How appliances have supported a world in lockdown and what this means for energy efficiency

The coronavirus crisis and resulting lockdown measures have highlighted the importance of appliances and consumer electronics

As the COVID-19 pandemic continues to challenge public health worldwide, it has also abruptly affected economies, society and people’s lives. With many people confined to their homes, working remotely and home-schooling, interest in appliances and consumer electronics has risen. It is vital that new appliances bought during and after the pandemic are as efficient as possible to outpace higher ownership patterns and avoid increased energy consumption levels after the crisis.

Measures to contain the virus have triggered a decline in energy demand and corresponding CO2 emissions. While activity has diminished in industry, businesses and transport, the residential sector has gained more prominence and energy use patterns within households have changed. Such changes may continue in the long term and become embedded into new lifestyles, as the current situation influences the new normal.

The crisis has promoted the introduction of new technologies for educational purposes, a recent OECD survey showed, and many students now have computers and internet access for the first time. Households where several members have to be teleworking or home-schooling at the same time have had to adapt by acquiring additional computers and other office equipment such as printers and monitors.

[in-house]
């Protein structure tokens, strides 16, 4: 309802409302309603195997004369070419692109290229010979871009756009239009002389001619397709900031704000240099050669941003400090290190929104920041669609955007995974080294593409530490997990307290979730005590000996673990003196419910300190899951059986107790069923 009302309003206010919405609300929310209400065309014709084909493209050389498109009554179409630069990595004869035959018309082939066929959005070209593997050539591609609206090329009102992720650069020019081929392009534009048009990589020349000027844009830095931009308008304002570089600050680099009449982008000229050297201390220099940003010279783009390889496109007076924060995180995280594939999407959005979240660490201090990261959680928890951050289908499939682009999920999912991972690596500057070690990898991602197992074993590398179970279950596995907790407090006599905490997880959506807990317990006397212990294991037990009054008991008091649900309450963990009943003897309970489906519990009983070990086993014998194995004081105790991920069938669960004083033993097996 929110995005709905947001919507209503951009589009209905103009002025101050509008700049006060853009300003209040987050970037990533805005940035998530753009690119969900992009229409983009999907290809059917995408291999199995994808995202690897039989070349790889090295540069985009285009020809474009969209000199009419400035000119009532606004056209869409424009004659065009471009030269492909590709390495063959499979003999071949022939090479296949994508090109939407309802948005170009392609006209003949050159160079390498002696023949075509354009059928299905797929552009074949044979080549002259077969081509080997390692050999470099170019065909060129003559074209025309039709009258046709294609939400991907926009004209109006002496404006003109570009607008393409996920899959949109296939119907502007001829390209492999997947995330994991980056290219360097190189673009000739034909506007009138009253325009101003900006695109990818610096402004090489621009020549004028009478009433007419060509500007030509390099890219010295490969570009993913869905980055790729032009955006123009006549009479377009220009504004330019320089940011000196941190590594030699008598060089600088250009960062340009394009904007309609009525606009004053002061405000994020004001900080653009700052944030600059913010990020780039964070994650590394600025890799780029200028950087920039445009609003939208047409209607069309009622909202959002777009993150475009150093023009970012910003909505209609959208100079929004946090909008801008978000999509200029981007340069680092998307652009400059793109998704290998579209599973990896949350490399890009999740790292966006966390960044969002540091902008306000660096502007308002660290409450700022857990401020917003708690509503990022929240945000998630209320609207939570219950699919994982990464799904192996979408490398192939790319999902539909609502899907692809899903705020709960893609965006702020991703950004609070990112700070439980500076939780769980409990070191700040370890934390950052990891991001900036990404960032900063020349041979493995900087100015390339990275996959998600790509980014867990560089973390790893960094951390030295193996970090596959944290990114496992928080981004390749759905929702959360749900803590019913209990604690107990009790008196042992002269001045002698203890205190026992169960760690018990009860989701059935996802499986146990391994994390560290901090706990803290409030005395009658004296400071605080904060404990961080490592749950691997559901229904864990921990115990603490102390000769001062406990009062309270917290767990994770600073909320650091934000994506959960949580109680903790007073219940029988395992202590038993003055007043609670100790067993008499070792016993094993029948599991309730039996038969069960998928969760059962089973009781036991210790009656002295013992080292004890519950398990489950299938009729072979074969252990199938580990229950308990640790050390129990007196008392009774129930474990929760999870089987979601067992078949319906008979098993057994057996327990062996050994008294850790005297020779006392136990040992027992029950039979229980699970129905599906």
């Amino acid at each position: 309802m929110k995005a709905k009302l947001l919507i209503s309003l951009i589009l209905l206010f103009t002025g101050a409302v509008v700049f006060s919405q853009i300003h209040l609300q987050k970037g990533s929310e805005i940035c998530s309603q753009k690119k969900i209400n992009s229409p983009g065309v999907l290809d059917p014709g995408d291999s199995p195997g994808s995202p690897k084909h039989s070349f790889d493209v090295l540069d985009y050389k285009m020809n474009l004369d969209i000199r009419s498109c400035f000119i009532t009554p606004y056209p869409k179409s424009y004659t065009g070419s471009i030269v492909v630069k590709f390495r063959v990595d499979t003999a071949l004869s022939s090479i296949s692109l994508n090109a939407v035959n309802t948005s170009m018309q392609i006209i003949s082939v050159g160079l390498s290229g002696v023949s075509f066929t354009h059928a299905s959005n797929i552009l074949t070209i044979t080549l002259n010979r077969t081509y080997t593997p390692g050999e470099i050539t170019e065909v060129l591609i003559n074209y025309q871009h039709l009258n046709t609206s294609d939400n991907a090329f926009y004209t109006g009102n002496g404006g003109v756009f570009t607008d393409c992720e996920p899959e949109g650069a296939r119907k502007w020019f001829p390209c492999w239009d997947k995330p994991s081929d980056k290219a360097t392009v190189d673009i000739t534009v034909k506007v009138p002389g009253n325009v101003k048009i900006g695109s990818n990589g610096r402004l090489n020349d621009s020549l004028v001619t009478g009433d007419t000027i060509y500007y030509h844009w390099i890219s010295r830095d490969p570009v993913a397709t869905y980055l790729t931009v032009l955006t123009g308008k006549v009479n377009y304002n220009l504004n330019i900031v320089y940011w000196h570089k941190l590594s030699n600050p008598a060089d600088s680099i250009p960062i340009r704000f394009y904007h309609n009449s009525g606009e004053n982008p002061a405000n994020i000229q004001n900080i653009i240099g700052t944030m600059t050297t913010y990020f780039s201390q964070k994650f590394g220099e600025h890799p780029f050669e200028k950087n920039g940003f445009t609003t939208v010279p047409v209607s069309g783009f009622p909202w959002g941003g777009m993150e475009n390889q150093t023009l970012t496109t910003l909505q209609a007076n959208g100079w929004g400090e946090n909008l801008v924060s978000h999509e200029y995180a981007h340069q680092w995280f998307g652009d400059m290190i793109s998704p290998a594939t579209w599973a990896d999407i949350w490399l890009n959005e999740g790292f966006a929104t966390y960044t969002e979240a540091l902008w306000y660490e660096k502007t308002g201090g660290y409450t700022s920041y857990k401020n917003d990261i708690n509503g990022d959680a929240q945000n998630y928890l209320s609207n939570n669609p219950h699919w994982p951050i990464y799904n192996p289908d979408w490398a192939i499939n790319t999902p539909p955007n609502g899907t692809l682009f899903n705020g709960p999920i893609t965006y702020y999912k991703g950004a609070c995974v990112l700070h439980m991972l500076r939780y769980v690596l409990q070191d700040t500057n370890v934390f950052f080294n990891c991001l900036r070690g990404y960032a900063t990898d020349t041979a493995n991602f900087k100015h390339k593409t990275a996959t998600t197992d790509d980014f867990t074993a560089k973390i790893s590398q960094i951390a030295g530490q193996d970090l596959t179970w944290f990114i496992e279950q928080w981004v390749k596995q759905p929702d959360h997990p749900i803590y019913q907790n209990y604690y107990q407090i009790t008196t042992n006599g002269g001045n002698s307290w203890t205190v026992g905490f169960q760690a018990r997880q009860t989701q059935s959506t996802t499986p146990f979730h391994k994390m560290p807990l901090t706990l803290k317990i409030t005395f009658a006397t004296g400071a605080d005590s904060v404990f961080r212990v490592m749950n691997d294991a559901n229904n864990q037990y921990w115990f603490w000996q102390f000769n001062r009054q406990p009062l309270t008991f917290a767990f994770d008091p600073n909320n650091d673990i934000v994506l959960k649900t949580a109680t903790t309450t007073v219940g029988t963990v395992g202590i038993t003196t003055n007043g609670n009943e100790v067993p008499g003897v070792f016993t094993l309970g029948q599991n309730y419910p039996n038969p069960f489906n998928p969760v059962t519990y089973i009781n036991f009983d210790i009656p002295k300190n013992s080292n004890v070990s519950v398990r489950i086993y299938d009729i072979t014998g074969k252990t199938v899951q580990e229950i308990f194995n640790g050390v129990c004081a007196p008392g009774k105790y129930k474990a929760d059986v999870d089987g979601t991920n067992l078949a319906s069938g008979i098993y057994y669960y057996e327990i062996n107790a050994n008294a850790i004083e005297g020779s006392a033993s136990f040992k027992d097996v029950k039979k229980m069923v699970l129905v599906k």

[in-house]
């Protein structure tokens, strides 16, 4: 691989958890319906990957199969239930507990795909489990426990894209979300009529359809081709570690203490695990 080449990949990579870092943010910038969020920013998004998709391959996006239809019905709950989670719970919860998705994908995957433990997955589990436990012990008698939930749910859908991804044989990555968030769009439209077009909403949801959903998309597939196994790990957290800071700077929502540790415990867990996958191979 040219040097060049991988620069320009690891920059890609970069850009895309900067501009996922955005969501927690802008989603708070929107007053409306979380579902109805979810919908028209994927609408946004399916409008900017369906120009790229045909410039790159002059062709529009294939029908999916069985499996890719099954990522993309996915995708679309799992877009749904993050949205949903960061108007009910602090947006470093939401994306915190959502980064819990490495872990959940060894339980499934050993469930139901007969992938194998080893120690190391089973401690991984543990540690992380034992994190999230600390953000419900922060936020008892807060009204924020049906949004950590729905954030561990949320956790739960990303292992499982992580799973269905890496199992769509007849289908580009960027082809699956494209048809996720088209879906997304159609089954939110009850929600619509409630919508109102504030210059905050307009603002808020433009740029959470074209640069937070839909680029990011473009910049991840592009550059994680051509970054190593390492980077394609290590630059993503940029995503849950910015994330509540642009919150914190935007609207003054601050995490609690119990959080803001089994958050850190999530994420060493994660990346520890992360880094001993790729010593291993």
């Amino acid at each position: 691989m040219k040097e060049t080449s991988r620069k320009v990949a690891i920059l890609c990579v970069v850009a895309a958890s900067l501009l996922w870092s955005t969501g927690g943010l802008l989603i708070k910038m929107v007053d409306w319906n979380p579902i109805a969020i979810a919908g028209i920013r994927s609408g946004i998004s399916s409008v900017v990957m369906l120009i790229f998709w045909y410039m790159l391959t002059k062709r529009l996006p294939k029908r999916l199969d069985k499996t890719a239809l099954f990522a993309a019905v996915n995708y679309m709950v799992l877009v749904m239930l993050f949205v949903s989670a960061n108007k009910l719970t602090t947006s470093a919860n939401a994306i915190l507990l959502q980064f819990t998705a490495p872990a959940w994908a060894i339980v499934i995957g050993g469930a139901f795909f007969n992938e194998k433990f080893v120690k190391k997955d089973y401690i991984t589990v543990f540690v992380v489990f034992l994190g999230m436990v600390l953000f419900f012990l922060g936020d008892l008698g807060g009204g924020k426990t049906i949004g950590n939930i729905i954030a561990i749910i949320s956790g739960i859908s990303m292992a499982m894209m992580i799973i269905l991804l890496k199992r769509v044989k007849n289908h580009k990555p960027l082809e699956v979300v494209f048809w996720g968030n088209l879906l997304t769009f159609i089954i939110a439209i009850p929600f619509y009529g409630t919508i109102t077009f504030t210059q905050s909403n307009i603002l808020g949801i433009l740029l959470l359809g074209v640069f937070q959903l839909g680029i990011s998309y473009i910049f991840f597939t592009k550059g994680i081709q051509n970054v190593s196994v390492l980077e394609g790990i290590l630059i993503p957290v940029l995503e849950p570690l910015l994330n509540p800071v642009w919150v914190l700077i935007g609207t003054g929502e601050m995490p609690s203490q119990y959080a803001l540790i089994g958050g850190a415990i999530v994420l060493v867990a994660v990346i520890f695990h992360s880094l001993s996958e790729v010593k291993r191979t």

Additional time spent indoors also leads to changing comfort requirements. Small appliances and consumer electronics have become more important to everyday life, such as those for entertainment (e.g. TVs and media players) and cooking (e.g. microwaves and blenders). Increased health concerns may also augment demand for devices such as air-filtering systems.

The increase in time spent at home is pushing up energy consumption. For remote working, this increase may be offset by lower energy consumption in offices and a large reduction in fuel use for commuting.

In the past few months, there has been a remarkable increase in public interest in acquiring appliances. One way of gauging public interest is to look at the search volume index (SVI) from Google Trends. The figures below compare worldwide interest in recent months for four equipment types (PCs, TVs, microwaves and blenders) for the category “shopping”, compared with last year. The data don’t reflect actual sales but do show that interest in appliances has risen since the beginning of the confinement period.

Search volume indices for PCs, February to June, 2019 and 2020


Search volume indices for TVs, February to June, 2019 and 2020


Search volume indices for blenders, February to June, 2019 and 2020


Search volume indices for microwaves, February to June, 2019 and 2020


In some countries severely affected by the pandemic, there is a visible spike in interest in computers coinciding with the beginning of confinement measures and/or with when the pandemic first struck. This may indicate that computers were a vital part of helping people to adapt to the new reality, especially for remote working and schooling.

Search volume indices of PCs for selected countries, February to June, 2019 and 2020


Energy efficiency becomes increasingly important to offset greater use and number of appliances

These trends become particularly relevant as appliances1 are the second-largest residential end use of energy in IEA member countries. They consume over 20% of total residential energy (after space heating), a proportion that has been increasing during the past decades. Up to 30% of residential carbon emissions come from the use of appliances2 (for detailed end use energy and emissions data across sectors see the new edition of the IEA Energy Efficiency Indicators Data Service).

At the global level, residential appliances account for about 15% of global final electricity demand, or one-quarter of electricity used in buildings. If space heating or space cooling equipment were considered, these shares would be significantly higher.